A modified Delphi process to establish future research priorities in malignant oesophagogastric surgery

, Michael S. J. Wilson (Lead / Corresponding author), Natalie S. Blencowe, Christopher Boyle, Stephen R. Knight, Russell Petty, Ravi S. Vohra, Tim J. Underwood

Research output: Contribution to journalArticle

Abstract

Background: With rapid advancement in the genomics of oesophagogastric (OG) cancer and raised expectations in clinical outcomes from patients and clinicians alike there is a clear need to determine the current research priorities in OG cancer surgery. The aim of our study was to use a modified Delphi process to determine the research priorities among OG cancer surgeons in the United Kingdom.

Methods: Delphi methodology may be utilised to develop consensus opinion amongst a group of experts. Members of the Association of Upper Gastrointestinal Surgeons of Great Britain and Ireland were invited to submit individual research questions via an online survey (phase I). Two rounds of prioritisation by multidisciplinary expert healthcare professionals (phase II and III) were completed to determine a final list of high priority research questions. All questions submitted and subsequently ranked were analysed on an anonymised basis.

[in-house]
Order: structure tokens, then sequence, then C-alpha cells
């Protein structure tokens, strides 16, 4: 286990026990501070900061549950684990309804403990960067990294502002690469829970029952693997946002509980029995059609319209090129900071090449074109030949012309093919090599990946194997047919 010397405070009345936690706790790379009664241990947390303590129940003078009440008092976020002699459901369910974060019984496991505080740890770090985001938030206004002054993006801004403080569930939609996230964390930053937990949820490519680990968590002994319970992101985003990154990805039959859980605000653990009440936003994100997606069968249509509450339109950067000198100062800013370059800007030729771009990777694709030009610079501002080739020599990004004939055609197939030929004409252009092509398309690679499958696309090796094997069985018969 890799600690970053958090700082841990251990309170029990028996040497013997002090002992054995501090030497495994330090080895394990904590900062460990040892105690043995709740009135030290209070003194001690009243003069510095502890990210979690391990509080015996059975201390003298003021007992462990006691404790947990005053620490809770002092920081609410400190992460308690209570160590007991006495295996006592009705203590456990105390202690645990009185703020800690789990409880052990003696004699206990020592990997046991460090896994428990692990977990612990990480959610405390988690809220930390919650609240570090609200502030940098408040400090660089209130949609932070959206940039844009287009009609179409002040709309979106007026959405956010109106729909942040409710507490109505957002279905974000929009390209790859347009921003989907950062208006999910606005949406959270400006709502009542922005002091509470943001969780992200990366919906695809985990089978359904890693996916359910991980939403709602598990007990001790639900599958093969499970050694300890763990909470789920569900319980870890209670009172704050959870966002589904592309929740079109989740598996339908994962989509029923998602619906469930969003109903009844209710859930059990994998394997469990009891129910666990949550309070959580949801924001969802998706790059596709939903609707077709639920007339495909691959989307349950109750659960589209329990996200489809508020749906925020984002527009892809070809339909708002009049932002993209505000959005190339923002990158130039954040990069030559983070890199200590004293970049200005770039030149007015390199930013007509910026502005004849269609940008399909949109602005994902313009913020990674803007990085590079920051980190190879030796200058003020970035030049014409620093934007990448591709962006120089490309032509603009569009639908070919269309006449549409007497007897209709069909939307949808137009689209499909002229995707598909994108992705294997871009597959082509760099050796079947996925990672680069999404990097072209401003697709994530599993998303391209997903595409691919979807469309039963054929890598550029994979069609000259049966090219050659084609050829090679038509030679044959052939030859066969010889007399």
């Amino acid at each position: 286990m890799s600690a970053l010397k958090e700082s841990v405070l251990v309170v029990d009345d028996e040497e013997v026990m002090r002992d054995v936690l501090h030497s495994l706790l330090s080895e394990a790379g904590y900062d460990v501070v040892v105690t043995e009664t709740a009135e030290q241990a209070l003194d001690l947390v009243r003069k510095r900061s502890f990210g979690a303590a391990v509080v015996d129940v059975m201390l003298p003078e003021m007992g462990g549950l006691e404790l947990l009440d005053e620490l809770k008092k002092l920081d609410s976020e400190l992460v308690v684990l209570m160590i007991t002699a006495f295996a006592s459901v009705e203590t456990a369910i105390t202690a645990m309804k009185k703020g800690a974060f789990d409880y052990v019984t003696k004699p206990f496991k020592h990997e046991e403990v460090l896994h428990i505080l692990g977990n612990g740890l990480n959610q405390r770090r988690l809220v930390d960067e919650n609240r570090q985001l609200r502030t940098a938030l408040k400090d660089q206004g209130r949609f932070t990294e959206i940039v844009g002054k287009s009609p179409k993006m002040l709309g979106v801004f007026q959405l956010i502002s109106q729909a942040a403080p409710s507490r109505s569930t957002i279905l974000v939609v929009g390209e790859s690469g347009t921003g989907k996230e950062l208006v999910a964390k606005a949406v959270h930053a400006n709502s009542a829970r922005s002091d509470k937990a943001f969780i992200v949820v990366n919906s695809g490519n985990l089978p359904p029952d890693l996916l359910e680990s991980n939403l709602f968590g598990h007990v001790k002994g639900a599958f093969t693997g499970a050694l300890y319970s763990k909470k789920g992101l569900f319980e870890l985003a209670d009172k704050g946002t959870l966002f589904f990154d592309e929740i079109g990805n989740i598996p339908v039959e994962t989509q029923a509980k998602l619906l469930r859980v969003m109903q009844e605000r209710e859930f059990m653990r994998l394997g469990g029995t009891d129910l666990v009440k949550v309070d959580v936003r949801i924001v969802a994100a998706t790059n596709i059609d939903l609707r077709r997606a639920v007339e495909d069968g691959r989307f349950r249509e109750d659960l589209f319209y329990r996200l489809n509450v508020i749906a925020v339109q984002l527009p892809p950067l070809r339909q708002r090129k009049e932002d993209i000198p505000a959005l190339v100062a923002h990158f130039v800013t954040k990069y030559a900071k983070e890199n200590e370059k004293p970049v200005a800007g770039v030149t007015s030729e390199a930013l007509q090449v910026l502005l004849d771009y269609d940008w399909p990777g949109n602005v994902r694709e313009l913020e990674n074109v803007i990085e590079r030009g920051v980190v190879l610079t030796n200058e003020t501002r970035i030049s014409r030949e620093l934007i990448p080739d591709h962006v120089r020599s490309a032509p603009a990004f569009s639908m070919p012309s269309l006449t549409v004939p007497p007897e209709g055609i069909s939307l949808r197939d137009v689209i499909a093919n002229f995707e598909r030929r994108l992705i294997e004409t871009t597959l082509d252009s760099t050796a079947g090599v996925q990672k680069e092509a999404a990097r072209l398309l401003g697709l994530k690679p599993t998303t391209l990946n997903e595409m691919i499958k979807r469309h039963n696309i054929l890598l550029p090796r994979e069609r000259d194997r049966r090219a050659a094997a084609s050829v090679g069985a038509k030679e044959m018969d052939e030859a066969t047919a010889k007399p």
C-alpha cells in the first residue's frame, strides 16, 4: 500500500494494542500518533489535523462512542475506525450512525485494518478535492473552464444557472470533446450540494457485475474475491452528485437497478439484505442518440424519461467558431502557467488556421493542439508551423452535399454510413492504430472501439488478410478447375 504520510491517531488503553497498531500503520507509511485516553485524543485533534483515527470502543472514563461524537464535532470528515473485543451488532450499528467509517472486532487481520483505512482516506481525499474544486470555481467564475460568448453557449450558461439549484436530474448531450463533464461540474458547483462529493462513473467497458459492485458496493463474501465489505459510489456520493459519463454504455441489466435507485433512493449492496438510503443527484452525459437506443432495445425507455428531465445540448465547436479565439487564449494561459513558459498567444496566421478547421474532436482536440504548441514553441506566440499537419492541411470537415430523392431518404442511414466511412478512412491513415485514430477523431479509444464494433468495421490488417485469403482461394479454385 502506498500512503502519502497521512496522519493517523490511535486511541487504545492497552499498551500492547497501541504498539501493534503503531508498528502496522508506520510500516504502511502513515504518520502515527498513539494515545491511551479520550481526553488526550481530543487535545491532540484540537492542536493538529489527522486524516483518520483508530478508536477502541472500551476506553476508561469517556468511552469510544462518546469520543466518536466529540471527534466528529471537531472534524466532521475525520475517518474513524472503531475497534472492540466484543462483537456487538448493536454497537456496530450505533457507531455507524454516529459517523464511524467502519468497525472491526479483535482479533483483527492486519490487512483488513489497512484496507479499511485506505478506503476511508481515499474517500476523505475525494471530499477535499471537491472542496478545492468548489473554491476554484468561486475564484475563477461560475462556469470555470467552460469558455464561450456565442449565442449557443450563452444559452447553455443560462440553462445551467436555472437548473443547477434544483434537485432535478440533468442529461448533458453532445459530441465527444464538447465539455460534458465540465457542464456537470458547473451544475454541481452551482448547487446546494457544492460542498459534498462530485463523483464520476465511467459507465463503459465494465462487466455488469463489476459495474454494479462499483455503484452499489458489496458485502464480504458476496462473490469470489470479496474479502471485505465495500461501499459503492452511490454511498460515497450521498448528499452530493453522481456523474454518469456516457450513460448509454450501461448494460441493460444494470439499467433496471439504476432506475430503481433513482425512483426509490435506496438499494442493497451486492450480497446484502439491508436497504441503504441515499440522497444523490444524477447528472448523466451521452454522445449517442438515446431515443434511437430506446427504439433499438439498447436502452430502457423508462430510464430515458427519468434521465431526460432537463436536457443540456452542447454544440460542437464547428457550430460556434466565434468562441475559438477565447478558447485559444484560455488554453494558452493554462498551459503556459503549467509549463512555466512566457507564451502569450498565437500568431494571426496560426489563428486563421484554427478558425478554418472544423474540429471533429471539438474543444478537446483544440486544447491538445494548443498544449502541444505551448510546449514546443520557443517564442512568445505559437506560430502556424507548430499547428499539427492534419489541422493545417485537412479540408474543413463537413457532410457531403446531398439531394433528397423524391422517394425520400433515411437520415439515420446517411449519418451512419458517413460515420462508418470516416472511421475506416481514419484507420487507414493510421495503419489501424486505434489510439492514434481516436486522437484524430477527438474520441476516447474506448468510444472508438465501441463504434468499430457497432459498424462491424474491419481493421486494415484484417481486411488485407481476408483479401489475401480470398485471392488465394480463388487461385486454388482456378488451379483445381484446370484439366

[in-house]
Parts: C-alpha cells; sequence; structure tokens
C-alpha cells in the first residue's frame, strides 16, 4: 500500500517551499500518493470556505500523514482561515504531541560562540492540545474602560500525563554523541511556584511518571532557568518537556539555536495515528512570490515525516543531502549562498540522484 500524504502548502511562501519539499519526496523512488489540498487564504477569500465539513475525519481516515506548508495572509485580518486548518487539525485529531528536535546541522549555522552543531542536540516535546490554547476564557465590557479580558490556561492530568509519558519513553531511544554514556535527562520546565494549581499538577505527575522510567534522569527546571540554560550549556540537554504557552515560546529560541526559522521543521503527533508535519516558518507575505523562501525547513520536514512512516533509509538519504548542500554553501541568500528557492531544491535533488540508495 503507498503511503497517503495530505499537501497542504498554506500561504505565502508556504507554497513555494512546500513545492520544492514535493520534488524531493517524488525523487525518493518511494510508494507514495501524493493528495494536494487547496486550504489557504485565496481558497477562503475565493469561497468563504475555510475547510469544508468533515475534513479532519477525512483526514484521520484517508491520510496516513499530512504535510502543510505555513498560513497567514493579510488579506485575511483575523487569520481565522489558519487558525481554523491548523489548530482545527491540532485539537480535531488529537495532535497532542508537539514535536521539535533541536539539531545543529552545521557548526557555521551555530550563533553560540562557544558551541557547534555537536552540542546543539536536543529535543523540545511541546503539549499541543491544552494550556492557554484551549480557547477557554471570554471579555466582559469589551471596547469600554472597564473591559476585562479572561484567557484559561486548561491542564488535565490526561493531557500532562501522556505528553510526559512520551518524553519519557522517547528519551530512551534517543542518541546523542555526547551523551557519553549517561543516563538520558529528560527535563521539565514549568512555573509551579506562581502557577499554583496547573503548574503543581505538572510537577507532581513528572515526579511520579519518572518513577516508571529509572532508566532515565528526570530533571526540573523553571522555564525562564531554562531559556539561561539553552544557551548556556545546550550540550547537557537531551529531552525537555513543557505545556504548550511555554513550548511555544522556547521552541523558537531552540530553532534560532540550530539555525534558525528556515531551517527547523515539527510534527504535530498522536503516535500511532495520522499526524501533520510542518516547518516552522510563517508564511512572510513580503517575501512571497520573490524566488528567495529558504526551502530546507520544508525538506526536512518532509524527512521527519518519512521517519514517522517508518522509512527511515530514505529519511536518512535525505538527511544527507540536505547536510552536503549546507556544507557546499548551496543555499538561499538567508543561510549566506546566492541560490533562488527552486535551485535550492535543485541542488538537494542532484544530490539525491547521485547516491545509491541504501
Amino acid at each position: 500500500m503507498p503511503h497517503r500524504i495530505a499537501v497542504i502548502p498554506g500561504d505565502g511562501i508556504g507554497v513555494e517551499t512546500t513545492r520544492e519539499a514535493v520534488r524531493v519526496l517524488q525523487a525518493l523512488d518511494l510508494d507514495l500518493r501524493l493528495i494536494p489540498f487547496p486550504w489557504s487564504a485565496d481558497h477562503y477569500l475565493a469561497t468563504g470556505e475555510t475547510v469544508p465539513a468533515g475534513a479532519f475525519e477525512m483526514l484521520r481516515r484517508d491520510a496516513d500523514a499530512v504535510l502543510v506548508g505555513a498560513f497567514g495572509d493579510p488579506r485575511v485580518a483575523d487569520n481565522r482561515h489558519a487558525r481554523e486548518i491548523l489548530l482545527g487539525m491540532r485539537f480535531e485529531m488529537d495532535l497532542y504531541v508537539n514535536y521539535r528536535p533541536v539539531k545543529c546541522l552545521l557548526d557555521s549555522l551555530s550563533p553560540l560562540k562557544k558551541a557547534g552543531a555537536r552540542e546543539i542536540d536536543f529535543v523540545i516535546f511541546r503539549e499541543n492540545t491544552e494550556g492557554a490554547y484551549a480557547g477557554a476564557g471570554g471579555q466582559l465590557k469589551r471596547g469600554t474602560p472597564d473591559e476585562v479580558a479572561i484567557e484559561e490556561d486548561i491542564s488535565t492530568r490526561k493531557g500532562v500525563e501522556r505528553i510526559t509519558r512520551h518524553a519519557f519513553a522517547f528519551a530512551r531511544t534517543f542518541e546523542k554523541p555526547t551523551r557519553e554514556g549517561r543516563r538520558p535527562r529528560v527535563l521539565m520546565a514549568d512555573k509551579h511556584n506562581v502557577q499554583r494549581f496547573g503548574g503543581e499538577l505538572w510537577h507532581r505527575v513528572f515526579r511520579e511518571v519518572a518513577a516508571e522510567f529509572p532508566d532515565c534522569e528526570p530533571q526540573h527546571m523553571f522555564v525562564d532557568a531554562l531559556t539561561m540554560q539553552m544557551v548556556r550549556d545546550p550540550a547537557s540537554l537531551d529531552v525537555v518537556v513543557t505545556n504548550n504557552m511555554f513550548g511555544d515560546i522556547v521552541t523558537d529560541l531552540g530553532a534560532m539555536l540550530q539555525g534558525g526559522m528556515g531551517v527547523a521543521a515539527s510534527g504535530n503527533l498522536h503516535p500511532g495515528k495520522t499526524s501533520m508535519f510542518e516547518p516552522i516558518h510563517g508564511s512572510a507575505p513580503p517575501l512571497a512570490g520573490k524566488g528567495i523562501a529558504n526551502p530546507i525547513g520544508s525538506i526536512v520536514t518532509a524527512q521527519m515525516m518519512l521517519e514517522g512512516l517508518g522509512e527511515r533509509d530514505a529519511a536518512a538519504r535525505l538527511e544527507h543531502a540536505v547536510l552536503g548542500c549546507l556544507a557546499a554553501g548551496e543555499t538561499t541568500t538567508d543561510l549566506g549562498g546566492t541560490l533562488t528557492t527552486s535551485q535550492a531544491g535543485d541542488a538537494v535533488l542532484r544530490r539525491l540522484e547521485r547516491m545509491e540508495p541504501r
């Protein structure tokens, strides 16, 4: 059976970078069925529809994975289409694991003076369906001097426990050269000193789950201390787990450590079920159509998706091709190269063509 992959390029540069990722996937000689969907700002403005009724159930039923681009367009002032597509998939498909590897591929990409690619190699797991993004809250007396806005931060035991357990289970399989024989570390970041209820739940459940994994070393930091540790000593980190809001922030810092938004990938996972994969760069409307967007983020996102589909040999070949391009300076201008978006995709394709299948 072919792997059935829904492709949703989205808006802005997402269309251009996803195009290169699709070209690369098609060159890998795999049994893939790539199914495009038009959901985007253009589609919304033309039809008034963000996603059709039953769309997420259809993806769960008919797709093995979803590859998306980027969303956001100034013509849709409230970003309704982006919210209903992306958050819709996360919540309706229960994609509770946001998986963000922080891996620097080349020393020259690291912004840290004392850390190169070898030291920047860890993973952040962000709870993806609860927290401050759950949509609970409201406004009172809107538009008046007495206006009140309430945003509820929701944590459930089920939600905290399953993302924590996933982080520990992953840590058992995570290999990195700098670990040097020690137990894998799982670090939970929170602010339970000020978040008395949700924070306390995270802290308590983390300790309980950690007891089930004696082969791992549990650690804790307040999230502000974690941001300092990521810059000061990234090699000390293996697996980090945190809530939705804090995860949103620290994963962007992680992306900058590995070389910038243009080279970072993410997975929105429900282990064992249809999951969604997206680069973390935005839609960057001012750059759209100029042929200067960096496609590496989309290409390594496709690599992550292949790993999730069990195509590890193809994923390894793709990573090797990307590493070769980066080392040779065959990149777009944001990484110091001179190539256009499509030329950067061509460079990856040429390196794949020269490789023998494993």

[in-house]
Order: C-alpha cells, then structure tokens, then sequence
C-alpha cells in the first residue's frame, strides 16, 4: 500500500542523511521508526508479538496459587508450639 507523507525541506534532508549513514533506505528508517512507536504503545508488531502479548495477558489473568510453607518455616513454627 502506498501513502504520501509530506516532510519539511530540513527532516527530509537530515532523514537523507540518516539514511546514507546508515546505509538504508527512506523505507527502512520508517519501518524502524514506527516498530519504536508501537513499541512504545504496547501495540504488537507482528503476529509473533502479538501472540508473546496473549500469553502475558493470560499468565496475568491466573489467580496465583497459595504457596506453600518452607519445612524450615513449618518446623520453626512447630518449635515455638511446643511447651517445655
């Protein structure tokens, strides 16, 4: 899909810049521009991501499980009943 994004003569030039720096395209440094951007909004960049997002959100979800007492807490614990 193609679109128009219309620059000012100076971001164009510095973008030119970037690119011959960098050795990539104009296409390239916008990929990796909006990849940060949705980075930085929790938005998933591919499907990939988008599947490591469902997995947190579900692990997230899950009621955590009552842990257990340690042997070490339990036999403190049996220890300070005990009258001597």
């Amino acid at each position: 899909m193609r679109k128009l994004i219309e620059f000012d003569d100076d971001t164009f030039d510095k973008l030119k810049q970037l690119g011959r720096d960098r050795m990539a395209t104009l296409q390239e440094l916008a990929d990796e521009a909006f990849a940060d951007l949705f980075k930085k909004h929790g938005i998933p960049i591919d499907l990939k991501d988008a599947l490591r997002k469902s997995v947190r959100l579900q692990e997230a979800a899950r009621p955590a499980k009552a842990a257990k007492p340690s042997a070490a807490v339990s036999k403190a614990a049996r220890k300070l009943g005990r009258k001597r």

Results: In total, 427 questions were submitted in phase I and 75 with an OG cancer focus were taken forward for prioritisation in phase II. Phase III produced a final list of 12 high priority questions with an emphasis on tailored or personalised treatment strategies in OG cancer surgery.

Conclusion: A modified Delphi process produced a list of 12 high priority research questions in OG cancer surgery. Future studies and awards from funding bodies should reflect this consensus list of prioritised questions in the interest of improving patient care and encouraging collaborative research across multiple centres.

Original languageEnglish
Number of pages6
JournalSurgeon: Journal of the Royal Colleges of Surgeons of Edinburgh and Ireland
Early online date16 Dec 2019
DOIs
Publication statusE-pub ahead of print - 16 Dec 2019

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Research
Neoplasms
Genomics
Patient Care
Delivery of Health Care
Therapeutics